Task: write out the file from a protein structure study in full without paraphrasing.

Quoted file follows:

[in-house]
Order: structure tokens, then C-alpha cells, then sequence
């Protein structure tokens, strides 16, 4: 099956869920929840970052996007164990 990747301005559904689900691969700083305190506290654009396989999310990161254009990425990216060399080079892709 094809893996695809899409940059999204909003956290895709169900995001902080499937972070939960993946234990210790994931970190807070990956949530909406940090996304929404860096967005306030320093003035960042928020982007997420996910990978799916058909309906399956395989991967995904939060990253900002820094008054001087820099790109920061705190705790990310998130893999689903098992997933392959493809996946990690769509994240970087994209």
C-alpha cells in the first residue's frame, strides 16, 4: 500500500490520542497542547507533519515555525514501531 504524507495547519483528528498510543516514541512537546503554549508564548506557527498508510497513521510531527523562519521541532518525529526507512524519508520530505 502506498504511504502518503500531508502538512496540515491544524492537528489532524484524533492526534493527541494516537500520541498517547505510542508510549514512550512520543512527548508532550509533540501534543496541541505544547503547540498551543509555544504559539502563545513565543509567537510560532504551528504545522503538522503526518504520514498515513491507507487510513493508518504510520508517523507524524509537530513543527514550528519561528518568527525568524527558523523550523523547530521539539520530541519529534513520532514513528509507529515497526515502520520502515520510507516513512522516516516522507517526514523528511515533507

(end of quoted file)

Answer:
[in-house]
Order: structure tokens, then C-alpha cells, then sequence
């Protein structure tokens, strides 16, 4: 099956869920929840970052996007164990 990747301005559904689900691969700083305190506290654009396989999310990161254009990425990216060399080079892709 094809893996695809899409940059999204909003956290895709169900995001902080499937972070939960993946234990210790994931970190807070990956949530909406940090996304929404860096967005306030320093003035960042928020982007997420996910990978799916058909309906399956395989991967995904939060990253900002820094008054001087820099790109920061705190705790990310998130893999689903098992997933392959493809996946990690769509994240970087994209």
C-alpha cells in the first residue's frame, strides 16, 4: 500500500490520542497542547507533519515555525514501531 504524507495547519483528528498510543516514541512537546503554549508564548506557527498508510497513521510531527523562519521541532518525529526507512524519508520530505 502506498504511504502518503500531508502538512496540515491544524492537528489532524484524533492526534493527541494516537500520541498517547505510542508510549514512550512520543512527548508532550509533540501534543496541541505544547503547540498551543509555544504559539502563545513565543509567537510560532504551528504545522503538522503526518504520514498515513491507507487510513493508518504510520508517523507524524509537530513543527514550528519561528518568527525568524527558523523550523523547530521539539520530541519529534513520532514513528509507529515497526515502520520502515520510507516513512522516516516522507517526514523528511515533507